Tajarrod is an architectural, artistic, and cultural thinktank founded in 2019, in Benghazi, Libya, by architect, artist, and curator Sarri Elfaitouri, with an aim to examine the dominant socio-cultural and disciplinary ideologies in Libyan society and beyond. Tajarrod’s projects vary between the production of theoretical writings and investigations, exhibitions, workshops, as well as the organization of public dialogues and competitions.


Transforming the Libyan architectural and artistic scene in Libya into an active, free, and creative ecosystem, as well as advancing and expanding its expertise on a regional and international level.


Generating critical and innovative discourses, dialogues, and movements in the architectural and artistic fields that support young practitioners and open the horizons of socio-cultural transformations.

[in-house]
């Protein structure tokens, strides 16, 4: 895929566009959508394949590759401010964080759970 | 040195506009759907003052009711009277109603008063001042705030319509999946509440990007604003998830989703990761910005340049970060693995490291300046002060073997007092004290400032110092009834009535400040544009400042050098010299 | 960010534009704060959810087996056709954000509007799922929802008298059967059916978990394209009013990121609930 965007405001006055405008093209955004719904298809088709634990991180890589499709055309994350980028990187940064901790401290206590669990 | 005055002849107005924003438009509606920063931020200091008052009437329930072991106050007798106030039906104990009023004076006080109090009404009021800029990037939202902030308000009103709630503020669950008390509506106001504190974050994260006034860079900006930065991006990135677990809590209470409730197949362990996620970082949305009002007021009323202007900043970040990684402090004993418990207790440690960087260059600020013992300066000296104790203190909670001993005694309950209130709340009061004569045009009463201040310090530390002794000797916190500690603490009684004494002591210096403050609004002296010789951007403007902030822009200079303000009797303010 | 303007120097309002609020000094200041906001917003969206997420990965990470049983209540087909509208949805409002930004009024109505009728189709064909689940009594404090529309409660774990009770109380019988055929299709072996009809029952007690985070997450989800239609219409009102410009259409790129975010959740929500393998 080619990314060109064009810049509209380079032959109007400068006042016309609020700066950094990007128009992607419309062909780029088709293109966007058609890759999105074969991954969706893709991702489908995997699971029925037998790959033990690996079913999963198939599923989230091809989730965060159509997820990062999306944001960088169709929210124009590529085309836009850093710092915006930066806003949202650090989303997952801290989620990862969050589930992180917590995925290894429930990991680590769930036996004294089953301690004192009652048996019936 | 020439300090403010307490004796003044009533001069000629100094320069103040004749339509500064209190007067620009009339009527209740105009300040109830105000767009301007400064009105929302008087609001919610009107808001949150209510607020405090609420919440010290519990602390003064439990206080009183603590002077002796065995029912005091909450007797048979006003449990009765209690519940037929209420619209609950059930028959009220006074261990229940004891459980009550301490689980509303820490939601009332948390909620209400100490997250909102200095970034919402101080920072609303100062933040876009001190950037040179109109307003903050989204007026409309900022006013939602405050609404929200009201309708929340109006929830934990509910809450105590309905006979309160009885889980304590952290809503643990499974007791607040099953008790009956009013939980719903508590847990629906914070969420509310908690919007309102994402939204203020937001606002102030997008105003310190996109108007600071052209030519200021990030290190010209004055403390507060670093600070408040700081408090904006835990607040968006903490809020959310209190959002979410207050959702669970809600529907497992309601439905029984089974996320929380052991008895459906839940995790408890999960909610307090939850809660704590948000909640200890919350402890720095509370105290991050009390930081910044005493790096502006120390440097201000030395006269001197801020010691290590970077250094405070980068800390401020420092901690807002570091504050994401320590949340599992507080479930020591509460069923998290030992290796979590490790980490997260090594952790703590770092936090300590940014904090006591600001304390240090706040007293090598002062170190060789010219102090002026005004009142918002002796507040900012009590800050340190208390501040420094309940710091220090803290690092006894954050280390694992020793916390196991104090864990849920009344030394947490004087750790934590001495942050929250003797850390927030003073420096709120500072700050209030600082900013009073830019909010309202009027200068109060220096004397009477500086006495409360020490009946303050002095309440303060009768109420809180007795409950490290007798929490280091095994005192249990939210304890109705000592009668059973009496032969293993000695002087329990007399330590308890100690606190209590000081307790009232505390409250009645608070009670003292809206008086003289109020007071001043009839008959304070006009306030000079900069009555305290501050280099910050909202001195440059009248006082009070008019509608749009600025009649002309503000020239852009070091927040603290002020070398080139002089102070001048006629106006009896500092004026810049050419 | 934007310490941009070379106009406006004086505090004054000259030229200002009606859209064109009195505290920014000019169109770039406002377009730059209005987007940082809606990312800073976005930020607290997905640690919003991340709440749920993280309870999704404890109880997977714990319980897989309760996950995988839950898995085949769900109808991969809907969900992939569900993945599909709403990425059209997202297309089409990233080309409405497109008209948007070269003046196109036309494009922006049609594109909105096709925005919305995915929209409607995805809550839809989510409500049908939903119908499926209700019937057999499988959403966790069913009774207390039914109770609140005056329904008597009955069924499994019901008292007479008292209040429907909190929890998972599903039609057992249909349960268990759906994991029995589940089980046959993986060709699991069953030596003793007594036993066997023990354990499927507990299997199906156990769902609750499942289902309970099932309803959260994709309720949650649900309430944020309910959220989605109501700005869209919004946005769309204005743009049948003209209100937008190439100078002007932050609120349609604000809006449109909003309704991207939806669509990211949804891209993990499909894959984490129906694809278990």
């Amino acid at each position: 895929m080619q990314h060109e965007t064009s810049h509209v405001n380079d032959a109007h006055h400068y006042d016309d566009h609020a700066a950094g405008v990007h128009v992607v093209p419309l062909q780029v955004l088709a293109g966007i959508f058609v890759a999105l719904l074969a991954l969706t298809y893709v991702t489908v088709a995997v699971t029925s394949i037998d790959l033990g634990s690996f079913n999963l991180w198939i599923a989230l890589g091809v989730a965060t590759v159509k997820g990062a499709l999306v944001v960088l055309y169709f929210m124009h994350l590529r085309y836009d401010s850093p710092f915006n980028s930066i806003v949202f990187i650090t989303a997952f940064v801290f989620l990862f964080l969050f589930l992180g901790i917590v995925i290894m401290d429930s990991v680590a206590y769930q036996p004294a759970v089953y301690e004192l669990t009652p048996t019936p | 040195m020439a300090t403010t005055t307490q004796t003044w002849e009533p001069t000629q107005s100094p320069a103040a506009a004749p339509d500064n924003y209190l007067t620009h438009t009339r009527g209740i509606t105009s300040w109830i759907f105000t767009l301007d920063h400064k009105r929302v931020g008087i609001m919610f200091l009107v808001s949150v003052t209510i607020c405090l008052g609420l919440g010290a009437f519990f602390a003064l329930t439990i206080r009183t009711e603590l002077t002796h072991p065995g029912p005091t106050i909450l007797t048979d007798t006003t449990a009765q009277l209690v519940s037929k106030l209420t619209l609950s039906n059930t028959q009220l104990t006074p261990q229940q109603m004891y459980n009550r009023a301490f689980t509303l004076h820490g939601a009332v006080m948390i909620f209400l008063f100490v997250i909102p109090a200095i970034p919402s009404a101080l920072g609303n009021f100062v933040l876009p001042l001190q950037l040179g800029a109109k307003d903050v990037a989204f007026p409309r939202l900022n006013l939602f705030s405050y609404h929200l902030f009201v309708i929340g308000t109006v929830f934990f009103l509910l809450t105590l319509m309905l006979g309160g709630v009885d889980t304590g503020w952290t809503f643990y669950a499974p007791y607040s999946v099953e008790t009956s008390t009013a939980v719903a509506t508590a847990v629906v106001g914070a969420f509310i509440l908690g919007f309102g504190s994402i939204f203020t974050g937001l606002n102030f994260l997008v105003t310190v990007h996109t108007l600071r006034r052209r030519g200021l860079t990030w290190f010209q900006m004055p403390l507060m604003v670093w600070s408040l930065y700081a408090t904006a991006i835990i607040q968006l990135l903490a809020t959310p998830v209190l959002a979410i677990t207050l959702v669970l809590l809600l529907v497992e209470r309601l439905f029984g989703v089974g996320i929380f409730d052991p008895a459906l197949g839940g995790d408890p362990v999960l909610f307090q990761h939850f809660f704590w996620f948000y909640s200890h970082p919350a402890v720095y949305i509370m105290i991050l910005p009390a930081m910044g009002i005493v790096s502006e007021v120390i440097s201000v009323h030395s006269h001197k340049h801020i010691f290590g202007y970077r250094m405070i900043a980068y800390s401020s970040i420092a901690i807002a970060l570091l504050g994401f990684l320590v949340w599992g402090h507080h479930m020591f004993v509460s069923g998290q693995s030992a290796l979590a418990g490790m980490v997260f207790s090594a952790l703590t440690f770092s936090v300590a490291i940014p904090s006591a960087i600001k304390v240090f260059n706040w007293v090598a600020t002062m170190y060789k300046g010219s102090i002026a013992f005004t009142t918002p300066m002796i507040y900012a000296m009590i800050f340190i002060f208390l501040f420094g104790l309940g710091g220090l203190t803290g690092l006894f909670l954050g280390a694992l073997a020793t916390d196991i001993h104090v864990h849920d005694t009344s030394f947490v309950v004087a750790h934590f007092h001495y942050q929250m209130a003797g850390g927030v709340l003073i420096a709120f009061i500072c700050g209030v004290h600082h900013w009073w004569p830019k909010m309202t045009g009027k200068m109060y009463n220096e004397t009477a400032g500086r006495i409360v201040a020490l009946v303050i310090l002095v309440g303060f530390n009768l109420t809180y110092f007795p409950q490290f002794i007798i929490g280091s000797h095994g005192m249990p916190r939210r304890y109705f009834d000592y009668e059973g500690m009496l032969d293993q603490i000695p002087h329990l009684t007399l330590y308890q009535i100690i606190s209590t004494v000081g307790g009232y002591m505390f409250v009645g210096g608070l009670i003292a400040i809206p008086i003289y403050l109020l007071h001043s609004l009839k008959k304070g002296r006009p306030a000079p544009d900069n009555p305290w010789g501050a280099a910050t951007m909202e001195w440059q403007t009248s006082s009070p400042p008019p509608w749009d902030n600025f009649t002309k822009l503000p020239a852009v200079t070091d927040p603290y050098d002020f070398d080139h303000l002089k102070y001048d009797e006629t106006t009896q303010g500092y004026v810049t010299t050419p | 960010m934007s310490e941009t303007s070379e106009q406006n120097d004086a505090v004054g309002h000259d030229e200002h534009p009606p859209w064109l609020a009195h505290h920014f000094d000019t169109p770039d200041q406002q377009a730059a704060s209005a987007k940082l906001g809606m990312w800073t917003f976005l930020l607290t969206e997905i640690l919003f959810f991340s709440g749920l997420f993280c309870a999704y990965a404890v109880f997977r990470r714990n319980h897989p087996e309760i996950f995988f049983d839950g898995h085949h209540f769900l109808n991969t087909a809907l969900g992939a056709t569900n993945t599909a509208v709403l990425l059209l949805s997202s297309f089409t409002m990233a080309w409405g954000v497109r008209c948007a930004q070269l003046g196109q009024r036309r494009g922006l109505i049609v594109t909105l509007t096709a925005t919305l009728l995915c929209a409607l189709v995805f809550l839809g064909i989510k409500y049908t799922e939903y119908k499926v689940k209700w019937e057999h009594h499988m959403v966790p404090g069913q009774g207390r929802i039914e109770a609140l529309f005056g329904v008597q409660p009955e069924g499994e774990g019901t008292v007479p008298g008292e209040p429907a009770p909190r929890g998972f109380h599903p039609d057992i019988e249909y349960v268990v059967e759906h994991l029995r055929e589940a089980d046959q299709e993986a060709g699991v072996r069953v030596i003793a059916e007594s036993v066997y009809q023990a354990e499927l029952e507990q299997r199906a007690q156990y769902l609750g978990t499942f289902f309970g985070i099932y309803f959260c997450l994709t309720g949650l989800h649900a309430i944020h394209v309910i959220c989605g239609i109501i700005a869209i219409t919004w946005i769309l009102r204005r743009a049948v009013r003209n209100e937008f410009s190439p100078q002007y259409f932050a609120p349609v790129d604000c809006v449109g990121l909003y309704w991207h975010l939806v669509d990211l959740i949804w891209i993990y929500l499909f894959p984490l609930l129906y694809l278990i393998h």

• Taking critical positions on the local and global intellectual, artistic, and architectural legacy and producing global knowledge from our local reality through innovative means of production.
  • Blurring the boundaries between architecture, art, philosophy, and literature, and integrating creative practitioners from different disciplines such as social sciences, linguistics, and others. Through adopting a multidisciplinary approach.
  •      Analyzing, understanding and critiquing existing dominating ideas in Libya, such as ideological conservatism, traditionalism, intellectual fundamentalism through a new critical language, and producing challenging alternative ideas.
  •     Resisting commodification of art and architecture through reutilizing art and architecture as critical and intellectual means of thinking about the world.
  •     Providing the opportunity and resources for young Libyan cultural practitioners to engage in the artistic, cultural, and intellectual domains, and empowering their imaginations and ideas, to experiment and produce challenging ideas in the form of cultural activities, such as exhibition-making, workshops, etc.
  •      Empowering the role and voice of Libyan architects and artists as critics and cultural activists, not only as producers of aesthetics or functions, but as active participants in society.